If your dog has reached a point of producing hacking sounds and struggling to get in the air to the lungs, you have to consider calling your vet to put him down.

It is very heart-breaking, but it is better than watching your dog suffer through a completely collapsed trachea.

Euthanasia doesn’t have to be an immediate decision for dogs with tracheal collapse, but if the situation calls for it, take the necessary steps with your vet to give your dog a decent life quality to the end.

The decision to put your pet down is not easy, but when the situation demands it, you have to be brave enough to help your pet rest easy.

credit: Pexels

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6 thoughts on “When Should You Euthanize A Dog With Tracheal Collapse?”

  1. i have a small dog with a collapsing traçhia. i have been googling fór months trying to find some kind of straight foward answers to the questions i have about what to do and what not to do. this is the first time i have had any of my questions actually answered . thankyou for taking the time to explain it all in a way in which i can understand. excellent excellent info.

  2. Thank you for your insight explaining not only the progression of this disease, but also dealing with the painful decision process dog parents experience. We love our little pup and it’s painful to watch her struggle, gasping for air, getting worse everyday. She’s on medication but it only seemed to help for a couple of weeks. I’m still not sure what to do but this is the first article I’ve found dealing with the painful end of life decision making process.

  3. My eleven years of chihuahua was diagnosed with a collapsing trachea in April, but she was fully healthy throughout the summer, with no signs of a cough or gasping for air. I never even had to use her Hydrocodone until two weeks ago; I managed her with a hot eucalyptus steam bath and Hydrocodone that gave a short temporary relief, but she was getting worse. I suspected that she also got a cold.

    I brought her into the emergency on January 6 because of her ongoing tracheal cough that started on December 27 and still on January 10. She was put into the oxygen tank and had her x-ray done. She was diagnosed with bronchitis (suspect chronic) and a collapsing trachea.

    I’ve been treating her with Prednisone (anti-inflammatory), TheoLA (bronchodilator), Hydrocodone (cough suppressant), and Clavaseptin (antibiotic).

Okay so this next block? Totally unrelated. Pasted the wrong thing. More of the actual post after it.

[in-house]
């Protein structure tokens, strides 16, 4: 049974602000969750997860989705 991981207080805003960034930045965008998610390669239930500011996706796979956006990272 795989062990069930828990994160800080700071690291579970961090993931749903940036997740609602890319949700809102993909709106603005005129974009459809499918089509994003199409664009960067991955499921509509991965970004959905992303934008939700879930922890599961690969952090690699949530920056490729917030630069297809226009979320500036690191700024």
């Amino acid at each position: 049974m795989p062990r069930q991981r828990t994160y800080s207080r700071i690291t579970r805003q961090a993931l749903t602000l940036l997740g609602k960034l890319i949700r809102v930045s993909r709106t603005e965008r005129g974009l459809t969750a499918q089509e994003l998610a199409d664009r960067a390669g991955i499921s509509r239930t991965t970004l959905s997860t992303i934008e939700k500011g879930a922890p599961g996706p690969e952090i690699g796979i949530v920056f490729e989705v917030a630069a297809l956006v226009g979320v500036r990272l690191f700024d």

Unfortunately, her cough hasn’t been improving at all. In the past two days, her afternoons were better, but she has coughing episodes every hour, mini ones that she can manage or I can help with or longer ones that last for a longer time no matter what we do.

    I called the Animal Hospital several times, and they suggested to bring her back for further testing. The truth is that I have researched every article that I could found on the Internet, and I know what we are facing. Fluoroscopy would be the next test, which is very expensive, and it would tell me what I already suspect. If money wouldn’t be a subject, I’d do it to determine which stage she exactly is. At that age, I wouldn’t do surgery. I researched that tracheal stent is a finicky surgery, requires an expert to do it, and has a 75% survival rate. In older dogs, perhaps less.

    That’s why this article is helpful. I agree with the other commentators; this is the only one I find clarifying the symptoms, and when to say goodbye. So thank you.

    The animal hospital also suggested waiting at least five days, which is tomorrow. If she is not getting better with all the meds she is having, bring her in, and I can decide.

    Since December 27th (today is January 10), we haven’t been sleeping, and I couldn’t work because I am a 24/7 nurse. I am happy to do that because my dog is precious to me, but I can only take so many days off my business.

    But mainly her suffering that is painful.

    The problem is, and it is confusing that my dog otherwise healthy. She is eating well, wants to play, even going for walks when she has a few hours of restful sleep.

      • Thank you. We’ll see how our fifth day goes. Right now, she is not eating and just resting. We are both exhausted. The more I read about this condition, the more I realize there will be no solution, and the collapsing trachea is only a timing bomb, unfortunately.